WHO issues clinical advice for treatment of long Covid



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Long Covid

WHO issues clinical advice for treatment of long Covid

WHO also said today that it was advising the use of a pulse symmetry to measure oxygen levels of Covid patients at home to see if they are deteriorating and need hospitalisation.



The World Health Organization issued fresh clinical advice today for treating Covid-19 patients, including those displaying persistent symptoms after recovery.

A study by the Office for National Statistics in the UK estimated that one in five people has symptoms that persist after five weeks, and one in ten has symptoms for 12 weeks or longer after acute coronavirus infection.

An article published in The Lancet medical journal last month by healthcare workers affected by long Covid listed ongoing symptoms including renal impairment, new-onset diabetes and lung disease.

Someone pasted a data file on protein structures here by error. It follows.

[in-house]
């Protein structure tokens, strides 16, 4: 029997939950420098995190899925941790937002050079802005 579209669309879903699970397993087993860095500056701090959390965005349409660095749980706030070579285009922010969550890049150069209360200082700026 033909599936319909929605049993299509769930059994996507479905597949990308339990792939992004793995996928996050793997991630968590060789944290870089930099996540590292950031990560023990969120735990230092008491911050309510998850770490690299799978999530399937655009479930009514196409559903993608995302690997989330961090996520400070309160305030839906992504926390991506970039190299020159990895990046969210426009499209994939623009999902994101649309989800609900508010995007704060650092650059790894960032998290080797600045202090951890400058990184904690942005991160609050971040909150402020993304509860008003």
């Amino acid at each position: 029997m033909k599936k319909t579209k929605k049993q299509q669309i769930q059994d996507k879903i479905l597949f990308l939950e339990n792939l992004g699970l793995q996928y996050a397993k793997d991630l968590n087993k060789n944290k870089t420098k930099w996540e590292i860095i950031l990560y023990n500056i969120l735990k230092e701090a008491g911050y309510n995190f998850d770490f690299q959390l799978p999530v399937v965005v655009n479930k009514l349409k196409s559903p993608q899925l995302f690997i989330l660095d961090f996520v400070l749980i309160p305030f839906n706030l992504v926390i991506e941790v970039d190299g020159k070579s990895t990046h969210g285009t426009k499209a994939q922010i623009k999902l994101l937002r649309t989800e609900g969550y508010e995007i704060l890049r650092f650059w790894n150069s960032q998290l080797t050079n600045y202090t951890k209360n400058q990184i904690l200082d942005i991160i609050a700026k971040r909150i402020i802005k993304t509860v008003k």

WHO also said today that it was advising the use of a pulse symmetry to measure oxygen levels of Covid patients at home to see if they are deteriorating and need hospitalisation.

The agency is recommending using low-dose coagulants to prevent blood clots and said it has "not seen definitive evidence of a change in the virus except in terms of transmissibility".

WHO spokeswoman Margaret Harris, attending a UN briefing in Geneva, declined to comment on reports of delays in roll-out f vaccines in the European Union.

She said she had no specific data and the WHO's priority was for health workers in all countries to be vaccinated in the first 100 days of the year.

Ms Harris said a WHO-led team of independent experts, currently in the central Chinese city of Wuhan where the first human cases were detected in December 2019, is due to leave quarantine in the next two days to pursue work on the virus origins.



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